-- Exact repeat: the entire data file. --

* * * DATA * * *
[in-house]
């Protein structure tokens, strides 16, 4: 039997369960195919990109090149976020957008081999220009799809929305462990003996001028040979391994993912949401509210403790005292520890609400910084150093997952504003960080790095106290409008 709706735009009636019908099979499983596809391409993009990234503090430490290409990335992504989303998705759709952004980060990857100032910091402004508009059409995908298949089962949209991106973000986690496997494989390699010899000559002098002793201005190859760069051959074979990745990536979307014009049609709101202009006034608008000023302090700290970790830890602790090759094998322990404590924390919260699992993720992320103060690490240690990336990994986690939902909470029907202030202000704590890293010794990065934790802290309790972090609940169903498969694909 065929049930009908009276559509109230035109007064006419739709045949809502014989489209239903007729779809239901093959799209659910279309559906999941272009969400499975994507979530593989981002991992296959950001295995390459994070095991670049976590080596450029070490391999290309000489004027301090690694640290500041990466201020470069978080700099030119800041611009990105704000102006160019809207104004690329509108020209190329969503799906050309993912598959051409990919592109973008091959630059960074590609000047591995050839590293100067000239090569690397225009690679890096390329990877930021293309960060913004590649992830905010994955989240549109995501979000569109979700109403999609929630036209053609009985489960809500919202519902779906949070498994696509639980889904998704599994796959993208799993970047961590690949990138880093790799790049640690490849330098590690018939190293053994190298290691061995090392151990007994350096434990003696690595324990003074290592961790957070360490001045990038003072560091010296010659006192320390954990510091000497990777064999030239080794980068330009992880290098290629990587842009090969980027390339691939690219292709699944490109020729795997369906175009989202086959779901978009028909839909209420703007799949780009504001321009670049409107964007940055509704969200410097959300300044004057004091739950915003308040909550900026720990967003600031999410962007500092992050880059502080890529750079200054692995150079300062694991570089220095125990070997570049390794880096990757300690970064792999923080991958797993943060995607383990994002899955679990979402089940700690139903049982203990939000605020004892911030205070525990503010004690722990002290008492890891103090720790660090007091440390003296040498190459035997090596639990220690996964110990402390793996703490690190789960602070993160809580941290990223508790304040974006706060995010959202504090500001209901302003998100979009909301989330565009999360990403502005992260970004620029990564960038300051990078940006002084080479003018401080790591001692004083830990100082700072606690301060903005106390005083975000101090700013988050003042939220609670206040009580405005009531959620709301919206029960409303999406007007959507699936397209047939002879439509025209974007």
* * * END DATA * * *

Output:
[in-house]
């Protein structure tokens, strides 16, 4: 039997369960195919990109090149976020957008081999220009799809929305462990003996001028040979391994993912949401509210403790005292520890609400910084150093997952504003960080790095106290409008 709706735009009636019908099979499983596809391409993009990234503090430490290409990335992504989303998705759709952004980060990857100032910091402004508009059409995908298949089962949209991106973000986690496997494989390699010899000559002098002793201005190859760069051959074979990745990536979307014009049609709101202009006034608008000023302090700290970790830890602790090759094998322990404590924390919260699992993720992320103060690490240690990336990994986690939902909470029907202030202000704590890293010794990065934790802290309790972090609940169903498969694909 065929049930009908009276559509109230035109007064006419739709045949809502014989489209239903007729779809239901093959799209659910279309559906999941272009969400499975994507979530593989981002991992296959950001295995390459994070095991670049976590080596450029070490391999290309000489004027301090690694640290500041990466201020470069978080700099030119800041611009990105704000102006160019809207104004690329509108020209190329969503799906050309993912598959051409990919592109973008091959630059960074590609000047591995050839590293100067000239090569690397225009690679890096390329990877930021293309960060913004590649992830905010994955989240549109995501979000569109979700109403999609929630036209053609009985489960809500919202519902779906949070498994696509639980889904998704599994796959993208799993970047961590690949990138880093790799790049640690490849330098590690018939190293053994190298290691061995090392151990007994350096434990003696690595324990003074290592961790957070360490001045990038003072560091010296010659006192320390954990510091000497990777064999030239080794980068330009992880290098290629990587842009090969980027390339691939690219292709699944490109020729795997369906175009989202086959779901978009028909839909209420703007799949780009504001321009670049409107964007940055509704969200410097959300300044004057004091739950915003308040909550900026720990967003600031999410962007500092992050880059502080890529750079200054692995150079300062694991570089220095125990070997570049390794880096990757300690970064792999923080991958797993943060995607383990994002899955679990979402089940700690139903049982203990939000605020004892911030205070525990503010004690722990002290008492890891103090720790660090007091440390003296040498190459035997090596639990220690996964110990402390793996703490690190789960602070993160809580941290990223508790304040974006706060995010959202504090500001209901302003998100979009909301989330565009999360990403502005992260970004620029990564960038300051990078940006002084080479003018401080790591001692004083830990100082700072606690301060903005106390005083975000101090700013988050003042939220609670206040009580405005009531959620709301919206029960409303999406007007959507699936397209047939002879439509025209974007």